As for other stores in the works, the company said it has “determined that it will no longer pursue the opening of approximately 50 U.S. stores that have been in its new store pipeline, in some cases for more than 10 years. Accordingly, the company will record a charge of approximately $400 million related to capitalized development costs and ongoing obligations associated with those future store locations.”
“This is a continuation of our disciplined approach to capital allocation that we outlined last year,” said Frank Blake, Home Depot chairman and CEO, in a statement. “We will invest in our core retail business, in this case our existing stores, which drive our most profitable sales. Our capital efficiency model will also provide improved returns for our shareholders through dividends and share repurchase.”
Home Depot added that investments in existing retail stores will continue to include “maintenance, merchandising resets and other initiatives to improve all elements of the customer’s shopping experience.”
The company reiterated that its total capital spending for the current fiscal year is projected to be approximately $2.3 billion, down from $3.6 billion last year.
Sherwin-Williams earnings fall in the first quarter
Sherwin-Williams saw earnings fall in the first quarter of 2008, but the worldwide paint and coatings giant is still seeing strength in international sales.
Earnings fell 30.3 percent in the first quarter to $77.9 million from $111.8 million in the same period last year. Net sales grew just over 1 percent to $1.78 billion from $1.76 billion in the same period last year.
The stronger net sales were in large part due to strong Global Group sales, as was the case last quarter. Favorable currency rates and eight acquisitions since last year’s first quarter helped aid international sales, according to the paint company.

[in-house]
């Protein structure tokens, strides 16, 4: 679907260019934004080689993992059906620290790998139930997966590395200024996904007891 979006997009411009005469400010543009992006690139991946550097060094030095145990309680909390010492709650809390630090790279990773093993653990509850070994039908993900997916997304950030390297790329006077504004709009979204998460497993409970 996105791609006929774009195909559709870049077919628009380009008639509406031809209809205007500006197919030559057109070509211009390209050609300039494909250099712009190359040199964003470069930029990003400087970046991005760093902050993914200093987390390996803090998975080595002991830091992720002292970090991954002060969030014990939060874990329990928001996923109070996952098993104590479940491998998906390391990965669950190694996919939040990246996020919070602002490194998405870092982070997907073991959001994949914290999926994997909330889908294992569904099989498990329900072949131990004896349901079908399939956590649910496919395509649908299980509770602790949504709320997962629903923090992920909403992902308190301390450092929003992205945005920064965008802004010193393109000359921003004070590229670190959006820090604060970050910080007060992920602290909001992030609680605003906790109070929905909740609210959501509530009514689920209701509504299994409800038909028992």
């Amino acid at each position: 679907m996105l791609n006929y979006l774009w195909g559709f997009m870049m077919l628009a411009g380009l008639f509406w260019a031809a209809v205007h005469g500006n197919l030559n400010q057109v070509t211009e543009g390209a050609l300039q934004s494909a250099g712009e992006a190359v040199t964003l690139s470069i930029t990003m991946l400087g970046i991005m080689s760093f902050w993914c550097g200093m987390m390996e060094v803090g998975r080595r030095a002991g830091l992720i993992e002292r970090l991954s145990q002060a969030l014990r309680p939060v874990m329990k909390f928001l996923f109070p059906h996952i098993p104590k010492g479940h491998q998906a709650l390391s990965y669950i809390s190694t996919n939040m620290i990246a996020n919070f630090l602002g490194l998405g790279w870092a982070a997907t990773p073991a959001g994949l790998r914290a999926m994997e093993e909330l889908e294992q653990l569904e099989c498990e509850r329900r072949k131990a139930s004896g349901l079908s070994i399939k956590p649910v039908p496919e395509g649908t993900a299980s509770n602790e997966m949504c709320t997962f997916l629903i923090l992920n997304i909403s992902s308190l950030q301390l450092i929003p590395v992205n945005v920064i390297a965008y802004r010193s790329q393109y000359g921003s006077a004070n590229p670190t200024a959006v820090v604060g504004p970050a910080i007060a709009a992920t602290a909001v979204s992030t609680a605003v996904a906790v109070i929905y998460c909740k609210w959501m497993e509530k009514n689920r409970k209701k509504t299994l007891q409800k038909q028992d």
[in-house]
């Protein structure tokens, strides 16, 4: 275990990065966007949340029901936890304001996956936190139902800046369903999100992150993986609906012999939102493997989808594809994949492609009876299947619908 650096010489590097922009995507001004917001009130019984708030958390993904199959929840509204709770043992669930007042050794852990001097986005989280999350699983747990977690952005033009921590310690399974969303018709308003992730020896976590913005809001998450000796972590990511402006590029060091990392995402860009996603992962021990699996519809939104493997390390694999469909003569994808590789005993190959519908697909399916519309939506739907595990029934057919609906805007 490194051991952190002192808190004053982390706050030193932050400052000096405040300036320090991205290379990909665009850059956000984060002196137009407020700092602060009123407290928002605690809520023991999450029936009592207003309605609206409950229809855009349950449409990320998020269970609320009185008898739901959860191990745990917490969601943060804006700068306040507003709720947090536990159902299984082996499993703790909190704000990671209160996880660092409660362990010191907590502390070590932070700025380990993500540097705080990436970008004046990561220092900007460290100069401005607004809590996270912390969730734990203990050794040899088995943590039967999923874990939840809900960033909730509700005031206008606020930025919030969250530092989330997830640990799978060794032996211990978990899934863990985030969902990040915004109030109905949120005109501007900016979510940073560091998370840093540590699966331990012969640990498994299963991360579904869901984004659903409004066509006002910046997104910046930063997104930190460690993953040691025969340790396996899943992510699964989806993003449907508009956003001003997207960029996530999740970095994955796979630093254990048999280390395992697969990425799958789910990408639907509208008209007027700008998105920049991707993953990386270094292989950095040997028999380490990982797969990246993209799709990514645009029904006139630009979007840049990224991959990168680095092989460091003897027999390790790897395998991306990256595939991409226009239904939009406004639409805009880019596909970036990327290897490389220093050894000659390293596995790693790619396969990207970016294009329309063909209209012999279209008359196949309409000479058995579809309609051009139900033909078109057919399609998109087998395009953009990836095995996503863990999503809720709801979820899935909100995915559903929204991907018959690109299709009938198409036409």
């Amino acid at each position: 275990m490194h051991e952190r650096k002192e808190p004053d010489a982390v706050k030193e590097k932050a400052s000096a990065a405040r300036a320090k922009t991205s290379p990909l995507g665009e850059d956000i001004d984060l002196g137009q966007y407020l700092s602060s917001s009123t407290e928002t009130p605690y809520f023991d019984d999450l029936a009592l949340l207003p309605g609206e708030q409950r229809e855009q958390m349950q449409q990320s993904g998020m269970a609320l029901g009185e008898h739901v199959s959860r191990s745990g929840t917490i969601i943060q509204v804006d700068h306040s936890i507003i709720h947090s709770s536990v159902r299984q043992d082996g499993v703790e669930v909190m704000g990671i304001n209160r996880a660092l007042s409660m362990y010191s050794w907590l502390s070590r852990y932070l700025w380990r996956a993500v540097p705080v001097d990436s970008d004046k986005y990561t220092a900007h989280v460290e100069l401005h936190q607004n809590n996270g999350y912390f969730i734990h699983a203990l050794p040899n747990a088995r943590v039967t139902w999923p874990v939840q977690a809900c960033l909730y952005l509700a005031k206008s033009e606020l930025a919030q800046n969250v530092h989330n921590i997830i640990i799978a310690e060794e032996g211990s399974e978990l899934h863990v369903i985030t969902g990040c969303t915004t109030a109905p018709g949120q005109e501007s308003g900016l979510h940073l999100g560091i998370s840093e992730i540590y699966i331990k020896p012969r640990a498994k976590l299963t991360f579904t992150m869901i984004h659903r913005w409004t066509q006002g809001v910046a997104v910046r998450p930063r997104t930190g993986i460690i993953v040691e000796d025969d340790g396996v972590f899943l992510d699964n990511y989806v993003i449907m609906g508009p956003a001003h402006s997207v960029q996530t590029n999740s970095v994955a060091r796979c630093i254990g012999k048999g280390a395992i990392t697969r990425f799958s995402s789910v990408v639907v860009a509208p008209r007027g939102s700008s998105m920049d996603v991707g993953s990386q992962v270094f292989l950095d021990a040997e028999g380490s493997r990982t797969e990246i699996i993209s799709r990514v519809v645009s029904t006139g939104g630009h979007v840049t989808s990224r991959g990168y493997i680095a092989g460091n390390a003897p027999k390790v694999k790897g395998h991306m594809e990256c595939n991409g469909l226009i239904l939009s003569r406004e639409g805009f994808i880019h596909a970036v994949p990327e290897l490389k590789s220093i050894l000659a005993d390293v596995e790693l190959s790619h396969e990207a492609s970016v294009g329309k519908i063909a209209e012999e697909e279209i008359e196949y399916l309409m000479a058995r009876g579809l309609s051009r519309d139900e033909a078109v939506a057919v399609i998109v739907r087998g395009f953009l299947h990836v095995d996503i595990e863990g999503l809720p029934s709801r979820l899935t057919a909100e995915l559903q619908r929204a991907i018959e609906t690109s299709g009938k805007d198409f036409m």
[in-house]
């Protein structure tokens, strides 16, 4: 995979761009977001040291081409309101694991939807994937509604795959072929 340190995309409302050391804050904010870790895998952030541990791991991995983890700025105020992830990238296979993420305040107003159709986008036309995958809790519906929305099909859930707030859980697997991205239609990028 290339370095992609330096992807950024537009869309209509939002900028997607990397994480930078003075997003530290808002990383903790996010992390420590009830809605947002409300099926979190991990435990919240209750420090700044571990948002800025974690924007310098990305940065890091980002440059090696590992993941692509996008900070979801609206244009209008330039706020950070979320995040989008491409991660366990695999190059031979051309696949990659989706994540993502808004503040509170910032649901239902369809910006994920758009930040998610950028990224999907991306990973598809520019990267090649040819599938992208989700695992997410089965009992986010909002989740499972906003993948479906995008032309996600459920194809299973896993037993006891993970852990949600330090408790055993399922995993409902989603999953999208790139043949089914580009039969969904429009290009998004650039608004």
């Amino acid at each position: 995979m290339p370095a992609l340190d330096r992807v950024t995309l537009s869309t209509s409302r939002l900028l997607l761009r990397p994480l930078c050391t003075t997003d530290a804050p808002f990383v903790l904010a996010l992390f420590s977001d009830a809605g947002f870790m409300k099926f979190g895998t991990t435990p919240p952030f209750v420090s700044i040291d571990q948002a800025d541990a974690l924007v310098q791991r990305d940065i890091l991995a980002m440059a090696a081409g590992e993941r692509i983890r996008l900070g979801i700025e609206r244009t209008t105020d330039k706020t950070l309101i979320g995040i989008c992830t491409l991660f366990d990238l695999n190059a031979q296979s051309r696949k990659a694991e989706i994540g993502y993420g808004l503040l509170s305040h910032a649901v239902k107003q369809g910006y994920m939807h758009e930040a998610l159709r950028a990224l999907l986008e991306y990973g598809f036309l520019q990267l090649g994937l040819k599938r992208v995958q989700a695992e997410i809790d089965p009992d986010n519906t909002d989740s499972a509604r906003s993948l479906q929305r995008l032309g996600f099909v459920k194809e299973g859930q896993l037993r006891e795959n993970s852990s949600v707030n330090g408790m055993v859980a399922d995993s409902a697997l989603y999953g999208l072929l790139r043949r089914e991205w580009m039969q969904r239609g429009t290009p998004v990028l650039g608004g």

In the company’s retail Paint Stores Group, net sales were $1.031 billion in the quarter, 1.9 percent lower than in last year’s first quarter. Sales were weak due to “soft architectural paint sales and weak sales in non-paint categories partially offset by improved industrial maintenance product sales.”
Same-store sales decreased 6.5 percent compared with last year, and earnings decreased 31.9 percent. Earnings were weaker because of increased product and freight costs, the company noted.
The company’s Consumer Group, which includes paint products like Dutch Boy, saw sales decrease 4.8 percent in the quarter to $286.9 million. The sales decline was due primarily “to soft DIY demand at most of the segment’s retail customers.” Earnings in the Consumer Group were down 23.7 percent due to higher raw material costs, as well as a lower volume of movement at the company’s distribution centers.
The Global Group’s net sales increased 14.8 percent to $461.9 million due to market share gains, selling price increases, favorable currency translation and acquisitions. Earnings for the Global Group increased 21.7 percent to $7.7 million.
“Paint demand in the domestic new residential, residential repaint, DIY and commercial markets was weaker during the first quarter than we had anticipated at the start of the year,” said Christopher Connor, chairman and CEO of Sherwin-Williams. “We continue to be pleased with the strong sales improvements of the foreign business units in our Global Group and the continued growth they have been achieving in the architectural, industrial maintenance, OEM and automotive finishes product lines.”
Connor also noted that the Paint Stores Group opened 17 new stores in the first quarter and closed 23 “redundant stores.”